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Allentown Art Fest spreads artistic diversity

The 4th Annual Allentown ArtsFest was held at Cedar Beach Park Sept. 29th to Oct. 1st. An
admission free, three-day festival that highlights the diverse art, music, food, and culture to be
found in our local area, ArtsFest offers something for everyone to enjoy.
There are three stages playing ongoing local music of all genres, tons of activities for kids from
molding clay to making slime, a skate park, giant graffiti murals, comedy and improv sets,
breakdancing competitions, dozens of artists with work on display and for sale, delicious local
food, and craft beer and wine.
This was the first year, Becki Fahs, the artist behind colorFused, a form of fused glass art, had
her artwork on display and for sale. “I have been an artist all my adult life, having studied art in
high school and college. I have been doing fused glass for the past year,” Fahs said, “I love
colors and it’s easy to incorporate color into my work. As I am designing my pieces in my mind,
color is one of the first things I envision. I see colors in my mind when I hear music or hear
numbers. It’s called Synesthesia.”
This style of glass art is different than glass-blowing. “I use specialized stained glass which I cut
by hand and layer on top of other pieces of glass. The pieces go into my glass kiln which heats
up to 1500 degrees and cools back down over 24 hours. Magic happens to the colored glass in
the kiln, and the separate pieces melt into one solid piece of glass. If I am making a suncatcher or
jewelry, I finish the pieces by attaching the bails or earring posts, etc. If I am creating a dish or
bowl, I put the glass back in the kiln over a ceramic mold- refuse to 1350 degrees, again over 24
hours, to soften the glass so it slumps into the mold shape. Fused glass is considered “warm
glass” whereas blown glass is hot glass because it is worked at 2000-3000 degrees.”
Fahs attended NCC in 1980, originally as an art major, and then switched majors, graduating in
1982 with a degree in nursing.
She has always used art as therapy, “I absolutely believe art is great therapy. In my ‘real job’, I
am a psychiatric nurse who specializes in working with adults with intellectual disabilities, and
art and music therapy are amazing tools. It also keeps me sane and grounded. I can’t imagine life
without being able to create art. Next month I will be teaching a fused glass class at the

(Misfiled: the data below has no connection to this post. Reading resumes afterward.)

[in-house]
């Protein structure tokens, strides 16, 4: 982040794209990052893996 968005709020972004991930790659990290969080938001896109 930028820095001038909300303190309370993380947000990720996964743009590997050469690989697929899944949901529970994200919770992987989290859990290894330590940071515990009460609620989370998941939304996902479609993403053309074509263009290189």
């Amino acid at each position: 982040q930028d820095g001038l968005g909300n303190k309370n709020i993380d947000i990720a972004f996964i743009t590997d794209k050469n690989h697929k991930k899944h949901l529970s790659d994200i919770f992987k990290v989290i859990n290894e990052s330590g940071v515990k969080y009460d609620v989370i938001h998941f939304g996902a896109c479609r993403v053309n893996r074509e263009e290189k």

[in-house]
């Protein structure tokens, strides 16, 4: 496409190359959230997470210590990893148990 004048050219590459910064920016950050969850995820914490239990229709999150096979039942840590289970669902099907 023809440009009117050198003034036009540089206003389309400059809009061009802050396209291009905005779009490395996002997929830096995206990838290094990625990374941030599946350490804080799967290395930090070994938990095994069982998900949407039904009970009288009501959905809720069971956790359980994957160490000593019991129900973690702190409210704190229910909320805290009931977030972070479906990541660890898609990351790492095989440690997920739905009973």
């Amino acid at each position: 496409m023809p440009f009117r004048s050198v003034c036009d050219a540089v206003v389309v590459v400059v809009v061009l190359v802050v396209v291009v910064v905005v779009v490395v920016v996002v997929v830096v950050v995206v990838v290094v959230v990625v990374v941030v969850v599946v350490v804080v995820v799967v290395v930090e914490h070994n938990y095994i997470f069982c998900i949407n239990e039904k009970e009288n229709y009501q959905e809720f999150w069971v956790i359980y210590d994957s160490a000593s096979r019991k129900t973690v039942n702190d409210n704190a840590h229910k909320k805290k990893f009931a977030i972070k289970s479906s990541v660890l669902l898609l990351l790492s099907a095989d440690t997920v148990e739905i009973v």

Bloomsburg Children’s Museum. You’re never too young to start creating.”
Also new to the ArtsFest this year was another local artist, Garett William Fitzner. The 36-year-
old artist grew up in Brodheadsville, PA. Fitzner has been a self-proclaimed ‘doodler’ since he
was a child, but has been a professional artist for about a year now.
His artwork includes a spectrum of abstract paintings to interactive 3-D art with moving parts.
“It all depends on my mood. Sometimes I’ll splash paint onto a canvas and follow what I see. I’ll
improvise and let the colors guide me. Other times, I’ll use an X-Acto knife and cut precise
pinwheel designs into layers that, when removed from the glass frame, will pop-up and become
multidimensional pieces with interactive moving parts.”

Fitzner has worked with all forms of artistic mediums from calligraphy pens, to oils and acrylics.
“I have never used a template. I believe our role as artists is to show a piece of ourselves, like
who we are as unique individuals. I will look at a building or piece of machinery and see it in
parts. I try to look at things in a surreal way, not realistic.”
Fitzner also agrees that art is a great therapeutic tool. “From the good to the bad, I use art to
express how I’m feeling. Whether it be as an artist or a musician, I find an outlet in both areas. I
am part of a musical duo called, Ningen Kiki. I play guitar, bass, keyboard, sitar, and the tiple.”
His advice to artists who are afraid to harness their craft, “Don’t fear anything. Just do it. Don’t
let fear stop you from doing anything because if you do, you’ll never do anything. Use your
passion. Stop thinking so much and just create. Not everyone will understand you or your
methods, and that’s OK. You’re not doing it for them. There will be people drawn to things the
way you are and share in your passion. One person’s passion can ignite another’s. There’s no
‘wrong way’ when it comes to art.”